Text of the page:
Academic journal article The Cato Journal

A Dangerous Brew for Monetary Policy

Academic journal article The Cato Journal

A Dangerous Brew for Monetary Policy

Article excerpt

It is a pleasure to join you at Cato's 28th Annual Monetary Conference. In preparing today's remark, I noted that this year's topic of how monetary policy should deal with asset prices was also discussed here in 2008. The speakers at that time expressed a wide variety of views and opinions. The fact that this important question continues to resurface here and at other prominent meetings in recent years suggests that a consensus has yet to emerge.

Today I will offer one policymaker's views on a few of the key issues. And I do mean one policymaker's views, as my remarks do not necessarily represent those of the Federal Reserve Board or my colleagues on the Federal Open Market Committee.

It is probably only a modest stretch to say that the prevailing view among many, if not most, monetary policymakers has been that a central bank should not make asset prices a direct focus of monetary policy (see Kohn 2009, Posen 2009, Bernanke and Gertler 2001, and Bean et al. 2010). Yet, the housing boom, its subsequent collapse, and the financial crisis that followed are viewed as central elements that gave rise to the Great Recession. These events have once again renewed the debate about whether a central bank should give asset prices a direct role in policy (see Cecchetti et al. 2000, and Roubini 2006).

The severity and financial nature of this recession has led many forecasters to anticipate a protracted period of modest economic growth, accompanied by a slow decline in unemployment. Some even worry that the economy might fall into a deflationary trap. I am not one of them. Indeed, I am more optimistic than many about the future path of the economy. However, I share the frustration of many with the pace of recovery.

In light of these events and the outlook, it is easy to understand wily many would want to reexamine the role of central banks in preventing such a crisis. How should Fed policymakers best ensure price stability and maximum sustainable growth? What role do booms and busts in asset prices play in fomenting economic and financial instability? To what degree should monetary policymakers allow asset prices to directly influence the course of monetary policy? This latter question is the focus of today's discussion, and it remains a thorny issue.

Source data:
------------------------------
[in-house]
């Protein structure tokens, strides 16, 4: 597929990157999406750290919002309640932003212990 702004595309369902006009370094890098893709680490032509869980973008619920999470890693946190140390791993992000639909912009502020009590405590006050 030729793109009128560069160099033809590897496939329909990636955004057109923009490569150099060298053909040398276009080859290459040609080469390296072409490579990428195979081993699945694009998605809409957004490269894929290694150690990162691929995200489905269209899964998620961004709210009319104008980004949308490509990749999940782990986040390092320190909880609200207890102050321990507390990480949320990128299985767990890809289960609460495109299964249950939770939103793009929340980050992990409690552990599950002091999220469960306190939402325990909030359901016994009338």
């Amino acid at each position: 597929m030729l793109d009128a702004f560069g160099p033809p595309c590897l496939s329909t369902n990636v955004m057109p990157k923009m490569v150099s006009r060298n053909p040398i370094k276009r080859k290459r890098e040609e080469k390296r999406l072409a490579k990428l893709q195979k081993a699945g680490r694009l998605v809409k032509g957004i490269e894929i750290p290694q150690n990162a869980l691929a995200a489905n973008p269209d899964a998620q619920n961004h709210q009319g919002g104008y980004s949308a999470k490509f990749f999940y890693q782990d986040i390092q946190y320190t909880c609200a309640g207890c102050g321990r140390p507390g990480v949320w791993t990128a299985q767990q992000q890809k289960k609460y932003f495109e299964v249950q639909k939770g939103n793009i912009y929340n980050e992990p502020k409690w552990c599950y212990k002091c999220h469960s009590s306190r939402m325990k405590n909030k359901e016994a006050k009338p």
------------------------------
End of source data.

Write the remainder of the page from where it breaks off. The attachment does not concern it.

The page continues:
Monetary policy, as conducted by the Fed, is typically guided by traditional concerns of monetary policymaking. These include a measure of output growth, and the current and expected rate of inflation relative to a target. The exceptions have been "lender of last resort" actions--such as lowering interest rates rapidly in the face of a liquidity crisis.

So, how should asset-price behavior influence the path of monetary policy? One point of view stresses that movements in asset prices can provide useful information about the current and future state of the economy, including the prospects for inflation. In this case, asset prices would be just one of many signals that monetary policymakers should consider as inputs to their forecasts of output and inflation. An alternative perspective has the stance of monetary policy reacting directly to movements in asset prices in an attempt to reduce or eliminate the formation of asset-price bubbles that could be damaging to the economy.

Asset Prices and the State of the Economy

Let's consider each of these arguments. The first rationale for paying attention to asset prices should not be very controversial. In my view of monetary policy, the central bank should systematically vary its target interest rate in line with movements in an estimate of the real interest rate. In the face of economic shocks that result in an increase in the real interest rate, the central bank should respond by raising its target rate commensurately, as long as inflation is at or near its target. Failing to do so will lead to higher inflation in the future. Similarly, if shocks cause a decrease in the equilibrium real interest rate, then the central bank should lower its target interest rate to avoid disinflation. …

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